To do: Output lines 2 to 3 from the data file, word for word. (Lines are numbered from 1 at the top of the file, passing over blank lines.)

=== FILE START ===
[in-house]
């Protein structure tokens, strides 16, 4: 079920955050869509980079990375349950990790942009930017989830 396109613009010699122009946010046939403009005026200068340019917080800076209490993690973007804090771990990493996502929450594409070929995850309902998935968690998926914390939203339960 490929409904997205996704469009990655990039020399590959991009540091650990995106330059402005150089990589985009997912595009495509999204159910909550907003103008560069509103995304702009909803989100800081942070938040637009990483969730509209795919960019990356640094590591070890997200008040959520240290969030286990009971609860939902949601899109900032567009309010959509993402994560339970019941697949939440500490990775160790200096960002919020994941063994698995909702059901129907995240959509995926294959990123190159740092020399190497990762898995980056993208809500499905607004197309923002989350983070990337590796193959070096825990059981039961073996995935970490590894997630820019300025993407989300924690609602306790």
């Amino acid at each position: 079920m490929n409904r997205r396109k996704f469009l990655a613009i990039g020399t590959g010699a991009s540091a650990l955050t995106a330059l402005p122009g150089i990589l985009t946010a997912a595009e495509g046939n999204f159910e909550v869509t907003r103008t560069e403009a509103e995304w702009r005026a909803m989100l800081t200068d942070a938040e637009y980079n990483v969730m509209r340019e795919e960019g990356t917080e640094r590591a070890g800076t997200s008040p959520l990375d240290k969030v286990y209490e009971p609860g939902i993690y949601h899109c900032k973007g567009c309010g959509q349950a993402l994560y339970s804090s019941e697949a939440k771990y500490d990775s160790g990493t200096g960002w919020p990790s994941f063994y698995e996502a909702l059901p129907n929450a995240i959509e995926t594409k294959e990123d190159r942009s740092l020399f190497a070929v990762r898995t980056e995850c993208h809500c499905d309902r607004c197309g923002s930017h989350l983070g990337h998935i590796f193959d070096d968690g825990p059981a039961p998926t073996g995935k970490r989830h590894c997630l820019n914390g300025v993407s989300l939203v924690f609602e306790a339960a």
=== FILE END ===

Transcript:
């Protein structure tokens, strides 16, 4: 079920955050869509980079990375349950990790942009930017989830 396109613009010699122009946010046939403009005026200068340019917080800076209490993690973007804090771990990493996502929450594409070929995850309902998935968690998926914390939203339960 490929409904997205996704469009990655990039020399590959991009540091650990995106330059402005150089990589985009997912595009495509999204159910909550907003103008560069509103995304702009909803989100800081942070938040637009990483969730509209795919960019990356640094590591070890997200008040959520240290969030286990009971609860939902949601899109900032567009309010959509993402994560339970019941697949939440500490990775160790200096960002919020994941063994698995909702059901129907995240959509995926294959990123190159740092020399190497990762898995980056993208809500499905607004197309923002989350983070990337590796193959070096825990059981039961073996995935970490590894997630820019300025993407989300924690609602306790």
């Amino acid at each position: 079920m490929n409904r997205r396109k996704f469009l990655a613009i990039g020399t590959g010699a991009s540091a650990l955050t995106a330059l402005p122009g150089i990589l985009t946010a997912a595009e495509g046939n999204f159910e909550v869509t907003r103008t560069e403009a509103e995304w702009r005026a909803m989100l800081t200068d942070a938040e637009y980079n990483v969730m509209r340019e795919e960019g990356t917080e640094r590591a070890g800076t997200s008040p959520l990375d240290k969030v286990y209490e009971p609860g939902i993690y949601h899109c900032k973007g567009c309010g959509q349950a993402l994560y339970s804090s019941e697949a939440k771990y500490d990775s160790g990493t200096g960002w919020p990790s994941f063994y698995e996502a909702l059901p129907n929450a995240i959509e995926t594409k294959e990123d190159r942009s740092l020399f190497a070929v990762r898995t980056e995850c993208h809500c499905d309902r607004c197309g923002s930017h989350l983070g990337h998935i590796f193959d070096d968690g825990p059981a039961p998926t073996g995935k970490r989830h590894c997630l820019n914390g300025v993407s989300l939203v924690f609602e306790a339960a």